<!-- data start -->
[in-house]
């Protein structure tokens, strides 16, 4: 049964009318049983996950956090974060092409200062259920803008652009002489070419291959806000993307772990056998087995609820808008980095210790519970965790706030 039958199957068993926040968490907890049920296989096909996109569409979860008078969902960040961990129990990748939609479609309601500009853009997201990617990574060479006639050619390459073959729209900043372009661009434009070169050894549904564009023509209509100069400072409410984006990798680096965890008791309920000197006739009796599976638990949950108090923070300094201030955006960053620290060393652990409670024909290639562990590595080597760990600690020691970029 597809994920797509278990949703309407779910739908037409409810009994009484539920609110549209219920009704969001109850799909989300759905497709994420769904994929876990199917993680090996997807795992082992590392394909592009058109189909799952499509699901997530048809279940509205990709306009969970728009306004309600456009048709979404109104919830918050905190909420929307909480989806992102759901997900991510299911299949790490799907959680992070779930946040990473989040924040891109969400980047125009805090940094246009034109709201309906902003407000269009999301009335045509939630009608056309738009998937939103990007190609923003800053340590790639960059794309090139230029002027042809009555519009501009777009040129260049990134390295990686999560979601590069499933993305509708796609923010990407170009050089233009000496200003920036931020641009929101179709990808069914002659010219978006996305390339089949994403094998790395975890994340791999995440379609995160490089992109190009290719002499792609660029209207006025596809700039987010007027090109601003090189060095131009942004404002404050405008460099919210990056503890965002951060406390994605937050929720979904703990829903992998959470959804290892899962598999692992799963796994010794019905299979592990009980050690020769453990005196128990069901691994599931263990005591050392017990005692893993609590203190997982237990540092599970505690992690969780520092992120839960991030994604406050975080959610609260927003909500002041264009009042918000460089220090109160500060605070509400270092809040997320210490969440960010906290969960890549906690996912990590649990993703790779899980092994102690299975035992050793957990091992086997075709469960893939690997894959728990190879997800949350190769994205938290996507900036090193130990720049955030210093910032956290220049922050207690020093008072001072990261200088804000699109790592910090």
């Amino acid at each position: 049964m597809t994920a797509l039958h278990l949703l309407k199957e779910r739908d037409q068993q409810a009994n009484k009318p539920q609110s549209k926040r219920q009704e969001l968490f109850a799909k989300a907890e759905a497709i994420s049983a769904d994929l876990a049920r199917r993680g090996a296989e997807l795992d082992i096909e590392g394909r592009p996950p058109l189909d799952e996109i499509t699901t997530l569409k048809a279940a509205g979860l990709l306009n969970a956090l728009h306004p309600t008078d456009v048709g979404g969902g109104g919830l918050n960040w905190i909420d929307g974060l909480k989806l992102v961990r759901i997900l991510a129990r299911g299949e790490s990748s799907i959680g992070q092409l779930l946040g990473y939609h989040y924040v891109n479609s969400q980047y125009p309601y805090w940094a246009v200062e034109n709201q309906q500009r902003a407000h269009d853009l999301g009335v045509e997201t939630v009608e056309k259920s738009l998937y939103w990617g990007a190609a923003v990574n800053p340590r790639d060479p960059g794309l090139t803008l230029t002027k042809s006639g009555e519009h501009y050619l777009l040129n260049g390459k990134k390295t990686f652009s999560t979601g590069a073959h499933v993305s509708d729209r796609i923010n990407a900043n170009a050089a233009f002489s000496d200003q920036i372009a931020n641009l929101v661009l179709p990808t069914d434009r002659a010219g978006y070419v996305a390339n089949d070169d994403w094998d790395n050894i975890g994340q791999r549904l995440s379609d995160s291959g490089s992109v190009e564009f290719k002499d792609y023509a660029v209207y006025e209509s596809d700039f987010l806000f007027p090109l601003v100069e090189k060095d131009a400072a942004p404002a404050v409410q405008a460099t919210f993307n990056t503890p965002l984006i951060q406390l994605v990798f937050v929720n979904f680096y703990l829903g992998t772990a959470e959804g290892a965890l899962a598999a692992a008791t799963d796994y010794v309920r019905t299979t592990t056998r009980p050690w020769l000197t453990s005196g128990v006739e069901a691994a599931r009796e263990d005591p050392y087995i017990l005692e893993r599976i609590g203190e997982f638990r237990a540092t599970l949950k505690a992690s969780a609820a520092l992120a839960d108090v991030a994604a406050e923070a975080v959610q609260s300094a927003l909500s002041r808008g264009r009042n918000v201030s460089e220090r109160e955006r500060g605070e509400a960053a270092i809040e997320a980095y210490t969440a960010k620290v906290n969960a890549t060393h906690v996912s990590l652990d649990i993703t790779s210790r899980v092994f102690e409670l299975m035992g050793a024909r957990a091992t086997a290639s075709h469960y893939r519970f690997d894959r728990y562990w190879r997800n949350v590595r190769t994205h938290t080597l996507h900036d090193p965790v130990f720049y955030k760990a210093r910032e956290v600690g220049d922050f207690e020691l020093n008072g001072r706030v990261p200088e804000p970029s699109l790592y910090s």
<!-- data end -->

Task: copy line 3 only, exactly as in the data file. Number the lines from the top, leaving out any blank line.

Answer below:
């Amino acid at each position: 049964m597809t994920a797509l039958h278990l949703l309407k199957e779910r739908d037409q068993q409810a009994n009484k009318p539920q609110s549209k926040r219920q009704e969001l968490f109850a799909k989300a907890e759905a497709i994420s049983a769904d994929l876990a049920r199917r993680g090996a296989e997807l795992d082992i096909e590392g394909r592009p996950p058109l189909d799952e996109i499509t699901t997530l569409k048809a279940a509205g979860l990709l306009n969970a956090l728009h306004p309600t008078d456009v048709g979404g969902g109104g919830l918050n960040w905190i909420d929307g974060l909480k989806l992102v961990r759901i997900l991510a129990r299911g299949e790490s990748s799907i959680g992070q092409l779930l946040g990473y939609h989040y924040v891109n479609s969400q980047y125009p309601y805090w940094a246009v200062e034109n709201q309906q500009r902003a407000h269009d853009l999301g009335v045509e997201t939630v009608e056309k259920s738009l998937y939103w990617g990007a190609a923003v990574n800053p340590r790639d060479p960059g794309l090139t803008l230029t002027k042809s006639g009555e519009h501009y050619l777009l040129n260049g390459k990134k390295t990686f652009s999560t979601g590069a073959h499933v993305s509708d729209r796609i923010n990407a900043n170009a050089a233009f002489s000496d200003q920036i372009a931020n641009l929101v661009l179709p990808t069914d434009r002659a010219g978006y070419v996305a390339n089949d070169d994403w094998d790395n050894i975890g994340q791999r549904l995440s379609d995160s291959g490089s992109v190009e564009f290719k002499d792609y023509a660029v209207y006025e209509s596809d700039f987010l806000f007027p090109l601003v100069e090189k060095d131009a400072a942004p404002a404050v409410q405008a460099t919210f993307n990056t503890p965002l984006i951060q406390l994605v990798f937050v929720n979904f680096y703990l829903g992998t772990a959470e959804g290892a965890l899962a598999a692992a008791t799963d796994y010794v309920r019905t299979t592990t056998r009980p050690w020769l000197t453990s005196g128990v006739e069901a691994a599931r009796e263990d005591p050392y087995i017990l005692e893993r599976i609590g203190e997982f638990r237990a540092t599970l949950k505690a992690s969780a609820a520092l992120a839960d108090v991030a994604a406050e923070a975080v959610q609260s300094a927003l909500s002041r808008g264009r009042n918000v201030s460089e220090r109160e955006r500060g605070e509400a960053a270092i809040e997320a980095y210490t969440a960010k620290v906290n969960a890549t060393h906690v996912s990590l652990d649990i993703t790779s210790r899980v092994f102690e409670l299975m035992g050793a024909r957990a091992t086997a290639s075709h469960y893939r519970f690997d894959r728990y562990w190879r997800n949350v590595r190769t994205h938290t080597l996507h900036d090193p965790v130990f720049y955030k760990a210093r910032e956290v600690g220049d922050f207690e020691l020093n008072g001072r706030v990261p200088e804000p970029s699109l790592y910090s």